It dawned on me this week that last week also marked the 150th anniversary of my 3rd great-grandfather's capture after the Battle of Saylor's Creek...one of the major turning points in the ultimate demise of Lee's Army. This battle fractured his starving, weary troops just days before the inevitable end. On April 6, 1865, Hachaliah McMath, Jr (1840-1916) - a sergeant in the 11th Florida Infantry Regiment - was one of many (almost three quarters of Lee's entire remaining Army, from what I've read) captured.
Context: Hachaliah McMath, Jr. is my 3rd great-grandfather on my father's maternal side of the family.
McMath and other prisoners were sent to City Point, VA (Grant's headquarters) on April 14, 1865 and then on to Newport News, VA to be interred as a prisoner of war at Camp Butler. Ironically, this is just minutes from my current house!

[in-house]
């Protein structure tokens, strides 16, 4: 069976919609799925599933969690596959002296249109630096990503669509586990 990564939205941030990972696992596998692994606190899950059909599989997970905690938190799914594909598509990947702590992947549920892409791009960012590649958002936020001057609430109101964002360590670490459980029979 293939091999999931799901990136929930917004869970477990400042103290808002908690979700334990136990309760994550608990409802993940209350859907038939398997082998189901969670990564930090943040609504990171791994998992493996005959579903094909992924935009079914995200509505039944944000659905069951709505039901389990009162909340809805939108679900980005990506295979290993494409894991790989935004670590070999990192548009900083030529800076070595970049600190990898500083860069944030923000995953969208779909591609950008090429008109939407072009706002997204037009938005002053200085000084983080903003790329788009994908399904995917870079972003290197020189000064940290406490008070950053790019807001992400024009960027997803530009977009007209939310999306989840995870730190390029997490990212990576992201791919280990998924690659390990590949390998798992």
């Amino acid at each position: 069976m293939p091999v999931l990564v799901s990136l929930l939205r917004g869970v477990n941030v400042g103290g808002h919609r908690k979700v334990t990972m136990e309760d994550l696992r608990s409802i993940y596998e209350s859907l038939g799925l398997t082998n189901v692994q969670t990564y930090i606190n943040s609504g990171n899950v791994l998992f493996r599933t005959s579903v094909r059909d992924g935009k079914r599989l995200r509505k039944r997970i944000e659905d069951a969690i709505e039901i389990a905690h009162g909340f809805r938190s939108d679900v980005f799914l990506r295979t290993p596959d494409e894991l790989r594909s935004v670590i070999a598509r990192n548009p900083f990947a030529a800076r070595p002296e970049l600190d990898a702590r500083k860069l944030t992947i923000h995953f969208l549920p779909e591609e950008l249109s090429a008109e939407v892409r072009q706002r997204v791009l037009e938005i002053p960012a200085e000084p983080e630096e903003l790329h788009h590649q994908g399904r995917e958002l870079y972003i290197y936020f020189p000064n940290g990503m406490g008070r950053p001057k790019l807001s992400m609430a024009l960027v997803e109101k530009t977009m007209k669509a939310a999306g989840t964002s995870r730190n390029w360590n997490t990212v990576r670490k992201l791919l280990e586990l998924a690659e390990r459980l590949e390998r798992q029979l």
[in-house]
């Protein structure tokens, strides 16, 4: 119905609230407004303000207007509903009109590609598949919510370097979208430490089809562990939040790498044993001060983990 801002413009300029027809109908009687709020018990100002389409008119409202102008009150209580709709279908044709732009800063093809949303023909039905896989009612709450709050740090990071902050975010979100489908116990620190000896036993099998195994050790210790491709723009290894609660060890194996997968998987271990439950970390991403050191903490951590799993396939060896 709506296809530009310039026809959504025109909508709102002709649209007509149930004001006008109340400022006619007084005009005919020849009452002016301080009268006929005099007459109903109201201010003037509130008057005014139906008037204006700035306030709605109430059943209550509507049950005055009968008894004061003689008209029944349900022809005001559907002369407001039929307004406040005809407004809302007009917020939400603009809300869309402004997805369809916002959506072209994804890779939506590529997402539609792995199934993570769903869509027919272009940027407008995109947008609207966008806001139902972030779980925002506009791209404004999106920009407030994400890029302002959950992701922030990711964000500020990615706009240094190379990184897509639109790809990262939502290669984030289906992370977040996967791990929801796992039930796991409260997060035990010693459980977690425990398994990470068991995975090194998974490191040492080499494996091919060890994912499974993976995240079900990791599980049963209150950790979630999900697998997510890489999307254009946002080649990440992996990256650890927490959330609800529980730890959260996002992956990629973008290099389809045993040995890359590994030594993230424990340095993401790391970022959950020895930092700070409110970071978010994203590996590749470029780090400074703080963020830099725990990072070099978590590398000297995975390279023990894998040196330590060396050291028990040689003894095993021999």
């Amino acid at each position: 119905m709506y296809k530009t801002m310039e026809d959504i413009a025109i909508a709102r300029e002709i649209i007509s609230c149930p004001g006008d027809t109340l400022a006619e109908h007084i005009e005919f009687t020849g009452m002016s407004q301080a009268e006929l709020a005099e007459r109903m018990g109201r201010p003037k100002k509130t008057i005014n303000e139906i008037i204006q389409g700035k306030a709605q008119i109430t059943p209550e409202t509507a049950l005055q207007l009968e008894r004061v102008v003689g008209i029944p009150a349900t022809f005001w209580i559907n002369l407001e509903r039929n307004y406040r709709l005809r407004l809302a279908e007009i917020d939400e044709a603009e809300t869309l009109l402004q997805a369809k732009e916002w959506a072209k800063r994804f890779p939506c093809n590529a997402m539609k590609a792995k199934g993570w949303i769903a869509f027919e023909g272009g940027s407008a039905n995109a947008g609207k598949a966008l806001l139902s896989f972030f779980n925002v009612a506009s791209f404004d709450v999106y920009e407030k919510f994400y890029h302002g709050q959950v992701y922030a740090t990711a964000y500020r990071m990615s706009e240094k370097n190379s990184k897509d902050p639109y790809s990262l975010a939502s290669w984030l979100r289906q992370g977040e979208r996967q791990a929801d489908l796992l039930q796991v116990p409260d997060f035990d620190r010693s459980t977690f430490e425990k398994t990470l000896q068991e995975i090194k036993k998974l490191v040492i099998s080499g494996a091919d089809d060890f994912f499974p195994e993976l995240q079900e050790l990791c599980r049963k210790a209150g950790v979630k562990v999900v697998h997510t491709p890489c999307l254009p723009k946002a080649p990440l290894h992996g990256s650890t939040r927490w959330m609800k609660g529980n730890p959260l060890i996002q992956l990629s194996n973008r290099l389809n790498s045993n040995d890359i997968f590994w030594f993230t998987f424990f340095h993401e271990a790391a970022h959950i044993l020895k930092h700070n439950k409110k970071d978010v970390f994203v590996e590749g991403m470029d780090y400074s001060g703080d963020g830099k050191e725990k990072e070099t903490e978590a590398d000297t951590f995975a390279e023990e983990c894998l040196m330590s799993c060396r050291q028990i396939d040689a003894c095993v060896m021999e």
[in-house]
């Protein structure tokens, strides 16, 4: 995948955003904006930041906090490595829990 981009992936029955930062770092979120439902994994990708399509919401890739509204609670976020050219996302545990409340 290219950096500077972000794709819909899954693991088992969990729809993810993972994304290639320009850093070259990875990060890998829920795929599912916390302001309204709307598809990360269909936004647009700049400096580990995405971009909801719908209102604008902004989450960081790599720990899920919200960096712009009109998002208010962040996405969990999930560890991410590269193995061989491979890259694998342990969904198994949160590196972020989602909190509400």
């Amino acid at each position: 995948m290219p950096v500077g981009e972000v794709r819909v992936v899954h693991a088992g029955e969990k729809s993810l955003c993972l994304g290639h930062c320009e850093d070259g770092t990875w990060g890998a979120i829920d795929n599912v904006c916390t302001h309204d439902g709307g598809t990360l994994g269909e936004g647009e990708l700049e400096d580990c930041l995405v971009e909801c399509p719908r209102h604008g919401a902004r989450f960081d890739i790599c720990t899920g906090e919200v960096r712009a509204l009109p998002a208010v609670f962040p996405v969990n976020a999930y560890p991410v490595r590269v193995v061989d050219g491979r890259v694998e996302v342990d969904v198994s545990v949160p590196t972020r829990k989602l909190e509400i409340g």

|Civil War Prisoner of War Records, 1861-1865 - Ancestry.com|
|From McMath's Civil War Service Record - detailing date of capture, transfer to Newport News POW Camp|
|Scanned image of a family photo kept by my father|
More information about the Battle of Saylor's Creek - as well as a map of the engagement - can be found HERE.
On my agenda for the coming week: a visit to the site of Camp Butler, the prisoner of war camp located in Newport News, VA where Hachaliah McMath, Jr. signed his Oath of Allegiance to the Union on June 15, 2015. He was then released to return home, though I am still trying to located information pertaining to how he managed to travel from Hampton Roads in VA all the way back to Henry County, Alabama.